Raspberry u-picks.
We expect to offer raspberry u-picks for the next month, fruit flies permitting.  We’ve set the first two dates.
U-PICK #1: this Sunday 9/8, from 9:30 to 11:00 a.m. or until berries run out.
U-PICK #2: next Saturday 9/14, from 9:30 to 11:00 a.m. or until berries run out.
U-pick price:  $2.50 per pint of raspberries.
We will provide pint containers and boxes to carry the berries home.
Berry report: This a tasty red berry called Caroline.  Berries are abundant right now.  We will teach you how to avoid berries with fruit flies.  However, if you are squeamish about the thought of tiny fruit fly eggs in your berries, then you should not pick.
Who’s invited?: All CSA members are welcome, whether weekly members, EOW members, or families splitting a share.  It is OK to invite non-members to the raspberry u-picks (but not to the busy pumpkin u-pick).
Where:  Here at the farm, 14706 W. Ahara Road, Evansville, WI.
Raindate:  There are no raindates.
Other details:  We’ve posted directions and other info on our website.  Please read before coming to the farm.  The berry field is weedy and stubbly, so we suggest closed shoes.  As usual, please leave your dogs at home.

Veggie List and Veggie Notes.  We’ve sent ingredients to make salsa: tomatoes, cilantro, hot pepper and sweet onions.

melon (honeydew OR red watermelon)
sweet corn, 3 or 4 ears
mixed slicing and plum tomatoes, 5 lb total
Italian frying peppers, 3
cilantro, 1 bunch
Walla Walla onion, 1
white onion, 1
serrano hot peppers, 2
lacinato kale, normal store-sized bunch
Most members will get two items from this list:  broccoli OR globe eggplant OR raspberries OR an heirloom tomato

Next week’s box will probably contain tomatoes, peppers, leeks, carrots?, Swiss chard and more.

Honeydew melons (white rind, pale green flesh) – These need extra attention to determine when they are ripe.  For years we have struggled to grow good honeydew melons, trying new varieties and techniques but never harvesting more than an armful.  This season … success!  About 80% of you will get a honeydew this week.  Most of these melons were harvested slightly under-ripe (to prevent splitting) and should sit at room temperature for one to three days develop full flavor and sweetness.  Ripe honeydews feel slightly soft to a firm touch.  Some melons are closer to ripe, some are still hard as we pack them.  We hope you enjoy them.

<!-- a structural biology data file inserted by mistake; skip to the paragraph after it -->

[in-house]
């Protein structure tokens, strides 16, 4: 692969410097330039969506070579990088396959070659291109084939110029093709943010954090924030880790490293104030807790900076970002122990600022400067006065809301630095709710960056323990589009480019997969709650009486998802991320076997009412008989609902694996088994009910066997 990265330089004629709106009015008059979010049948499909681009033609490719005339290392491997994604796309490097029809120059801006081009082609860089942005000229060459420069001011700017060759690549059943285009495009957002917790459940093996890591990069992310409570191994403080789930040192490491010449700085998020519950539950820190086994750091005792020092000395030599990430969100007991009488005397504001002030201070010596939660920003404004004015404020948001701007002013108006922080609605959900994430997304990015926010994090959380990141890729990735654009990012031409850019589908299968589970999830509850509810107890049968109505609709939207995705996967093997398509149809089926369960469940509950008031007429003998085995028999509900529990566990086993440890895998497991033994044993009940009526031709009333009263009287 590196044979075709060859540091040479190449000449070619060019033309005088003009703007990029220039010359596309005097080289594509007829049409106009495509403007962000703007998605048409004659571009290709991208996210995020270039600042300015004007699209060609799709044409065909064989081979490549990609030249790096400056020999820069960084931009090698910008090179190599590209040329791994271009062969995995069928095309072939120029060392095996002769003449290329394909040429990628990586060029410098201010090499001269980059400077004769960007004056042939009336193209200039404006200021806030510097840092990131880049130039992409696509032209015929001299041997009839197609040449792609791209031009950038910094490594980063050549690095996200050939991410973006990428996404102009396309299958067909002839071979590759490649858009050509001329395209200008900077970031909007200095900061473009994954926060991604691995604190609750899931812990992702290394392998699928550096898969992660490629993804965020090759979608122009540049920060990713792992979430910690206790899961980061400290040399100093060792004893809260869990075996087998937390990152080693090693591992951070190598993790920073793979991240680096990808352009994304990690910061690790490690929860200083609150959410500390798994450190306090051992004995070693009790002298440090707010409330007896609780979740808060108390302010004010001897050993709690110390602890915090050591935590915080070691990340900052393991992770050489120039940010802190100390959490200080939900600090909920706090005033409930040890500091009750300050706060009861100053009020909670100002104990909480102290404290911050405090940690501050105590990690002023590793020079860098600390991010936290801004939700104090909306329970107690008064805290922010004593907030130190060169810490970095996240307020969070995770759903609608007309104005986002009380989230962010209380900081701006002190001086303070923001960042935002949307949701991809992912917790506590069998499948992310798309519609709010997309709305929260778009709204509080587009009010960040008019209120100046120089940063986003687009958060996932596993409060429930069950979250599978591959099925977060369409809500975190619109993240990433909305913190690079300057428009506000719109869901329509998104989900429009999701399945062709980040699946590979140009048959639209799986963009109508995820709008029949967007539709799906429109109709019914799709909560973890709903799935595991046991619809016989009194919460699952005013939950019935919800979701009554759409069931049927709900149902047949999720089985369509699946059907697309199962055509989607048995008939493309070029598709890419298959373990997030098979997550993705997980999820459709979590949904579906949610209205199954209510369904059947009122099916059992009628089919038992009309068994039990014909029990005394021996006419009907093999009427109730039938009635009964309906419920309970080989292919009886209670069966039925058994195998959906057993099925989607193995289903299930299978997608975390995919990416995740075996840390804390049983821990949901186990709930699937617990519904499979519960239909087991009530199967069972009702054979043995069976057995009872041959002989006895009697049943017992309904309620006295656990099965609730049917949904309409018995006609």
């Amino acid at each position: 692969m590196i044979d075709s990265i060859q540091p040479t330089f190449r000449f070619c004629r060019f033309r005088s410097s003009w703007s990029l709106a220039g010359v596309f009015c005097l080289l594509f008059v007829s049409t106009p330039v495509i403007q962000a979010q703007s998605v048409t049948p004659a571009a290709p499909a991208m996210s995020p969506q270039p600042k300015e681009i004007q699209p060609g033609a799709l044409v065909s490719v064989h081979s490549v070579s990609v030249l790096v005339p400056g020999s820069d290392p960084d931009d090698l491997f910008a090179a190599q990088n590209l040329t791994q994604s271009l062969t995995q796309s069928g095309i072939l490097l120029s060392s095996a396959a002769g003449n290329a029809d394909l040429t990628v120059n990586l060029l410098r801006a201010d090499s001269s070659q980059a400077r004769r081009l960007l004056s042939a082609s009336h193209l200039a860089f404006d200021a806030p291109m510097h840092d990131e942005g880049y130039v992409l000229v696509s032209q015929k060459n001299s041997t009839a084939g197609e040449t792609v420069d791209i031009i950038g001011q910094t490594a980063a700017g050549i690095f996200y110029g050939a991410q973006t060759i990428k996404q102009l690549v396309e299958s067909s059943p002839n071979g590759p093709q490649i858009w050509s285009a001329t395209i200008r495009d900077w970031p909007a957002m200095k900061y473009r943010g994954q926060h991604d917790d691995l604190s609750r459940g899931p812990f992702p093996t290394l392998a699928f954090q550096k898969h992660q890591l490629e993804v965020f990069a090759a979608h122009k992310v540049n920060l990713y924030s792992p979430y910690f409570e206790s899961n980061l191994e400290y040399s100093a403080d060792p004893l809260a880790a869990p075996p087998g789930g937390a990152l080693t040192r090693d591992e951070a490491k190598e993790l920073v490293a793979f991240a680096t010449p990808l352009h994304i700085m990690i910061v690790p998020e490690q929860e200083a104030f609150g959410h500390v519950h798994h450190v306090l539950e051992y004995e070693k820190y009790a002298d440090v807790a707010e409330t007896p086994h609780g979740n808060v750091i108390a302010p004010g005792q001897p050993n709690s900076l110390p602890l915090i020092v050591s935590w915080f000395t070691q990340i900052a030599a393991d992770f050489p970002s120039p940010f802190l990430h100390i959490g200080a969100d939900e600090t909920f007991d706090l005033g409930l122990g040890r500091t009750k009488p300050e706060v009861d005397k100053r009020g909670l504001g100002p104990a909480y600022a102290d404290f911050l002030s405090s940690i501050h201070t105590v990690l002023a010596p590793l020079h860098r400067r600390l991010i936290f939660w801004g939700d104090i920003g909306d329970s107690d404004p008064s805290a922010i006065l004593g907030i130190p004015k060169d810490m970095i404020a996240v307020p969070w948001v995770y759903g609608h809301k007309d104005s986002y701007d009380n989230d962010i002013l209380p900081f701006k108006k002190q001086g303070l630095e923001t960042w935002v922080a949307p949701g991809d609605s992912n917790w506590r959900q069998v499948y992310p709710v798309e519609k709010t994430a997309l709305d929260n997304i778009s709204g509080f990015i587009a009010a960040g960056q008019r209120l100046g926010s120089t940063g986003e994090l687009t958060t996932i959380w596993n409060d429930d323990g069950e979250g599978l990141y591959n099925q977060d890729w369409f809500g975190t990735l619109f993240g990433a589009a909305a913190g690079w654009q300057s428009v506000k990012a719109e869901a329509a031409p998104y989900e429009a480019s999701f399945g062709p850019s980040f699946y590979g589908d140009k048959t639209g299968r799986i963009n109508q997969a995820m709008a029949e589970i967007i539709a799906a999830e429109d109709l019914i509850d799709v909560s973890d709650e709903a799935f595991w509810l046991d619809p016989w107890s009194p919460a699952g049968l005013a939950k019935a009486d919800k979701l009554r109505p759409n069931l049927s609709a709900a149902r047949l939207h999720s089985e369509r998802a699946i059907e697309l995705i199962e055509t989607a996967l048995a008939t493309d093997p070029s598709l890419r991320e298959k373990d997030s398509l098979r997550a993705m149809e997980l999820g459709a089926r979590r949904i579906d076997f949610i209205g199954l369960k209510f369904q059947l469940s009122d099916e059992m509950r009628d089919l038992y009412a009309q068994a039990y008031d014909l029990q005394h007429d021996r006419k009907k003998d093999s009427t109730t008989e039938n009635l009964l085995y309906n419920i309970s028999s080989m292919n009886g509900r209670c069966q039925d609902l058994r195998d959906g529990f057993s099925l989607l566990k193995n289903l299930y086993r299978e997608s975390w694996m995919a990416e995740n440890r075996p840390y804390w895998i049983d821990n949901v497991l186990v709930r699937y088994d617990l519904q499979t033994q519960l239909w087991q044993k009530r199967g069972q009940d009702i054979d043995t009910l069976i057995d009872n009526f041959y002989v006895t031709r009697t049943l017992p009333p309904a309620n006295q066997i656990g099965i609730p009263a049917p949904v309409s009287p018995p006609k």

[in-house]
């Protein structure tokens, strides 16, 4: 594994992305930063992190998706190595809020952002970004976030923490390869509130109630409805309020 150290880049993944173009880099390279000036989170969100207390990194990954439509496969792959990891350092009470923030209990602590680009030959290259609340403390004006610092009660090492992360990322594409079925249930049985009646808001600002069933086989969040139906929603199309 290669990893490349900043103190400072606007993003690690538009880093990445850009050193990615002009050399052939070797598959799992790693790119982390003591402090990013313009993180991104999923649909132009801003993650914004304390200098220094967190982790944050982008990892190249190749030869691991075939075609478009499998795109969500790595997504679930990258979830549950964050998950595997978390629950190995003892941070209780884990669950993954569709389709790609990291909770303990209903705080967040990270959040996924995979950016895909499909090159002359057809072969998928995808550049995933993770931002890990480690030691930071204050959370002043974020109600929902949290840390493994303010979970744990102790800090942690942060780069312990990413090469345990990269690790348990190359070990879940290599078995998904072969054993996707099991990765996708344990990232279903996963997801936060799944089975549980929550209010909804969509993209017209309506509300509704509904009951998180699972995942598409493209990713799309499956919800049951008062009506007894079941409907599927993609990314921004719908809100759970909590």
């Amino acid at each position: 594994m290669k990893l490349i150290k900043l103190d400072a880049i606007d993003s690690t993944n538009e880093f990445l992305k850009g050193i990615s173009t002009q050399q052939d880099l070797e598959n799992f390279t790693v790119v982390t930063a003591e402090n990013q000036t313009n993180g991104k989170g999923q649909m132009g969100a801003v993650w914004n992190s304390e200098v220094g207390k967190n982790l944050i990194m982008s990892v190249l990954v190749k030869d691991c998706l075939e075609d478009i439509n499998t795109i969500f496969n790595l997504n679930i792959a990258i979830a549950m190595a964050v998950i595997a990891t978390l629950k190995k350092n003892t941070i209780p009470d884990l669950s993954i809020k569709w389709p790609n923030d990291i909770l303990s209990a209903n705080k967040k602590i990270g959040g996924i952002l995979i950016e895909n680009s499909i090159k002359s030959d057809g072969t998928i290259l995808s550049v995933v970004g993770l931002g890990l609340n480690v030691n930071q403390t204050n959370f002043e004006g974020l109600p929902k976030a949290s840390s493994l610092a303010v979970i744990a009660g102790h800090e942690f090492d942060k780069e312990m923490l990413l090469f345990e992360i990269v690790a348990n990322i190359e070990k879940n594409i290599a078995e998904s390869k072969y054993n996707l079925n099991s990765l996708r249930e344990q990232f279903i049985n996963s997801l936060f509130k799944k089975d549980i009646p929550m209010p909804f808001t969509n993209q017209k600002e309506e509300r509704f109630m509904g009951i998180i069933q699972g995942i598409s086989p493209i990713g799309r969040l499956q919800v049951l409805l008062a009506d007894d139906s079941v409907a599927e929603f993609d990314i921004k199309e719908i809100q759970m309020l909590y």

Watermelons – The watermelons are ready to eat.
Sweet corn – Many ears have insects at the tip so be prepared to cut off the tips.  It is a widespread problem in this harvest so we cannot avoid those ears.  However, this batch of corn tastes great.  This is the final sweet corn delivery.  We originally planned three sweet corn deliveries but the weather intervened and stretched the harvests to five deliveries (not counting the deliveries of just an ear or two.)  We find we like this schedule.  Next year, we’ll deliberately plant more, smaller fields.  It reduces the risk that one group of EOW members will get most of the corn deliveries.
Italian frying peppers (long, slender, red or green) – See our previous post for more info about these peppers.
Walla Walla onions (sparse, loose yellow skins) – These are sweet and wonderful in fresh salads.
White onions (whiter in color) – These can also be used in salads but are more pungent.  They will fry much better than the Wallas.
Serrano peppers (small green or red chili) – These are HOT.  They are small so don’t overlook them in the bottom of your box.